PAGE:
Article about SIMA

John Allin Addict
Erie, PA
The following article appeared today in the Business Section of the Erie Times/News......

Congratulations to Tammy Higham for finally getting recognized locally for her efforts.


Plowing ahead

By Jim Martin

Tammy Higham used to dread snow.

That was back in the days when the Erie woman was a bank manager, focused like so many others on the slippery, slushy aspects of winter weather.

Today, the 39-year-old whom colleagues affectionately have dubbed the Ice Queen, finds herself cheering for Old Man Winter as the executive director of the Snow & Ice Management Association.

"Five years ago if you asked if I liked snow I would have said you're kidding," Higham said. "Now I'm watching The Weather Channel and praying for those cold fronts to come down."

For Higham, a love and of both snow and ice amounts to a professional responsibility. It's also a form of moral support for SIMA members, most of them equipment dealers and snow-removal contractors from around the United States.

"I am trying to help our members," she said, with a laugh. "I have to hope it snows for everyone."

Few people are familiar with the national organization based in Erie. Others confuse it with John Allin's Erie-based Snow Management Group, Inc., the nation's largest snow removal company.

Allin founded the group and served as its president for several years, but his business and the trade association are in no way connected, Higham said.

Higham, who admits she knew almost nothing about snowplowing or de-icing prior to 1998, has done more than cheer for snow.

Under her direction SIMA has transformed a fledgling trade group with 75 members into a national organization with four employees and 1,100 members.

Allin said much of the credit belongs to Higham, a mother of three who has never plowed so much as a single parking lot.

"Her professionalism and dedication to SIMA and the snow industry are such that we are very fortunate to have her at the helm," Allin said. "I would expect that her commitment will allow the organization to sustain the exceptional growth in the years to come."

Higham sees room to grow and opportunity to professionalize an emerging industry.

"I can't imagine where we can go in another five years," she said.

Change has been a constant for SIMA, which provides its members with educational seminars, sample contracts, training videos and perhaps most importantly hundreds of contacts in a business that is increasingly technical.

Not content to be a caretaker, Higham dumped the publisher of the association's magazine when it didn't live up to expectations. It was a move that helped transform the publication from a limited-distribution insert into a freestanding quarterly publication with a circulation of more than 40,000.

The association's Internet Web site spells out her vision for SIMA:

"When a new industry is born, the initial growth is usually learn-as-you-grow with everyone acting as an independent entity. ... If growth is to continue, there must be a support system. ..."

Her efforts to provide that support have won rave reviews from members and the association's 13-member national board of directors, one of whom bestowed on her the title of Ice Queen.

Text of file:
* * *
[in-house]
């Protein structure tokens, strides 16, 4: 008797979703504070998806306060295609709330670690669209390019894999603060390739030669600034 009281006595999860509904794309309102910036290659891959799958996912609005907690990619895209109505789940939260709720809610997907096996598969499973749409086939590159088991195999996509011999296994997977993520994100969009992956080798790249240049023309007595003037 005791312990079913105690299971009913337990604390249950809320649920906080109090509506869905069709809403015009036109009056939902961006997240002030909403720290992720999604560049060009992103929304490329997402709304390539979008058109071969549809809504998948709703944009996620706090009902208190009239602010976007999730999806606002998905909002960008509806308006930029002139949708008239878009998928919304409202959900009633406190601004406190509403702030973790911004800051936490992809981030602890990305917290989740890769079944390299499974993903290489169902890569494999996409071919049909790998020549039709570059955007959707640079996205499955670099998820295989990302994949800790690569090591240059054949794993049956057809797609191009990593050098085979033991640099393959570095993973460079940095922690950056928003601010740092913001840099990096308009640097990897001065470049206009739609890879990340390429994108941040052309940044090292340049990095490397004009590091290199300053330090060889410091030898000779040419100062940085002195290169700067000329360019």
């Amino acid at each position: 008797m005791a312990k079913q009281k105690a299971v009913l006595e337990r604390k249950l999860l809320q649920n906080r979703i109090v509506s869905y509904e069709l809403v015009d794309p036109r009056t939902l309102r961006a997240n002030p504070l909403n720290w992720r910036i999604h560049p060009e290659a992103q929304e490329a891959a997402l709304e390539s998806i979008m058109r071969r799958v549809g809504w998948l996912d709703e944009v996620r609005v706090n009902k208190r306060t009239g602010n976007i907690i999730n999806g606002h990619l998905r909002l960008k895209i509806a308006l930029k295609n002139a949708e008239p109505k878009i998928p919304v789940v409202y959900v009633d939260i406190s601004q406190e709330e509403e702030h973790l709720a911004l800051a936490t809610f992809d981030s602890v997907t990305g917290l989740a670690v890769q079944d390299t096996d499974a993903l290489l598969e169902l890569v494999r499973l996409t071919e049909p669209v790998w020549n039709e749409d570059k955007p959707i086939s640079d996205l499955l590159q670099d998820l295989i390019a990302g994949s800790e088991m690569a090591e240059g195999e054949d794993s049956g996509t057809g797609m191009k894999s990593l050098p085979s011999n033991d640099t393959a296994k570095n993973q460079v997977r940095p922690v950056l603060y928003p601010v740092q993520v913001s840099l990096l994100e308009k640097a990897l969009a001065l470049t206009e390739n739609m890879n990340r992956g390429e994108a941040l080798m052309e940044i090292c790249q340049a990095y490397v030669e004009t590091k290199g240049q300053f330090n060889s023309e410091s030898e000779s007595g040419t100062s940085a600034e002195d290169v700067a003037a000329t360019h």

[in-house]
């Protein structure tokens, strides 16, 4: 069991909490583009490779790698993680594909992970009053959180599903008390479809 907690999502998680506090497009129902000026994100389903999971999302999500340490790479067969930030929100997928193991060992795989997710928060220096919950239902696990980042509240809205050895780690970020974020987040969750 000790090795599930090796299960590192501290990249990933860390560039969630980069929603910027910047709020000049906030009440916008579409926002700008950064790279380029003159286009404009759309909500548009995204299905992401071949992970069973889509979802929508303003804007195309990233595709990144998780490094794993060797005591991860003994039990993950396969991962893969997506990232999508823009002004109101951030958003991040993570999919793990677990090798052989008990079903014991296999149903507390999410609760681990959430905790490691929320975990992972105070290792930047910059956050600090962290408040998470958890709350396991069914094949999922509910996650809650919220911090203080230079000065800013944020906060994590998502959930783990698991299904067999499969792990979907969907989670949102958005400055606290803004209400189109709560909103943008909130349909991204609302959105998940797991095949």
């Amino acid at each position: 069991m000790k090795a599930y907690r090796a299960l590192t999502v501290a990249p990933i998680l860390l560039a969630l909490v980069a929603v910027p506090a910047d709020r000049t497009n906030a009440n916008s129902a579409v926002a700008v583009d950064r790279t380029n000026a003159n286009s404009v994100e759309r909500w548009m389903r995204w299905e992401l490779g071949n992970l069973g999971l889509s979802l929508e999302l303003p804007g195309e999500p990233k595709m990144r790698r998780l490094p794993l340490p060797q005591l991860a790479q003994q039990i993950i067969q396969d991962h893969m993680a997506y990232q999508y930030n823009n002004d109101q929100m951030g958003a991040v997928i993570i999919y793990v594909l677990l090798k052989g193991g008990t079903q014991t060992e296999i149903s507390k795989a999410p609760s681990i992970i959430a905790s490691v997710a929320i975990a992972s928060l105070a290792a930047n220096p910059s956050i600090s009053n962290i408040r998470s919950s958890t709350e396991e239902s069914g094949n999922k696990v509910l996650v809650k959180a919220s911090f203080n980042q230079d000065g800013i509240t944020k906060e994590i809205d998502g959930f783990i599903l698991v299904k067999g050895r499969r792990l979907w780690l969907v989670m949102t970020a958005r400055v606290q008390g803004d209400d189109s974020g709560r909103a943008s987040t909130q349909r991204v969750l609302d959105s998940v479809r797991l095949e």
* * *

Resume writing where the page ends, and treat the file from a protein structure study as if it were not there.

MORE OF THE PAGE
Alan Steinman, owner of a Massachusetts landscaping service, calls joining SIMA the best thing he had done for his company in more than 25 years.

Higham appreciates the accolades and doesn't mind the nickname. What's more, Higham said she's in love with her job — even though family and close friends remain vague on what it is that she does.

Although board members live around the country, Higham said there's no reason SIMA's headquarters can't remain in Erie.

Higham expects that SIMA's location eventually could produce benefits for the area and is hoping one day to bring the organization's annual convention to Erie.

The lack of a single hotel big enough to house the entire conference is a hurdle she expects she can overcome. The absence of more flights into Erie is a bigger problem, she said.

An outspoken supporter and patron of Erie International Airport, Higham said she's encouraged by Delta's plans to bring regional jets to Erie early in 2003. She's also hopeful the SIMA convention — attended by more than 500 members, many of whom likely are to bring their families — could come to Erie in June of 2005.

For now, Higham is planning to host a smaller training session that will bring upwards of 75 people to Erie in April.

Grace Park, member services administrator for SIMA, said she's watched her boss learn the business and adapt quickly to the mostly-male world of snowplows and heavy equipment.

"She doesn't allow her gender to be an issue," Park said. "She can sit down and talk snow removal with anyone."

To this day, however, Higham is yet to take the controls of a plow truck. She has, however, ridden along to get the flavor of the experience.

Although she's a recognized champion of the snow and ice industry, Higham said she's happy to leave the plowing to someone else.

"I don't know that it's fun," she said. "It's cold and it's done in the middle of the night. It's a thankless job."

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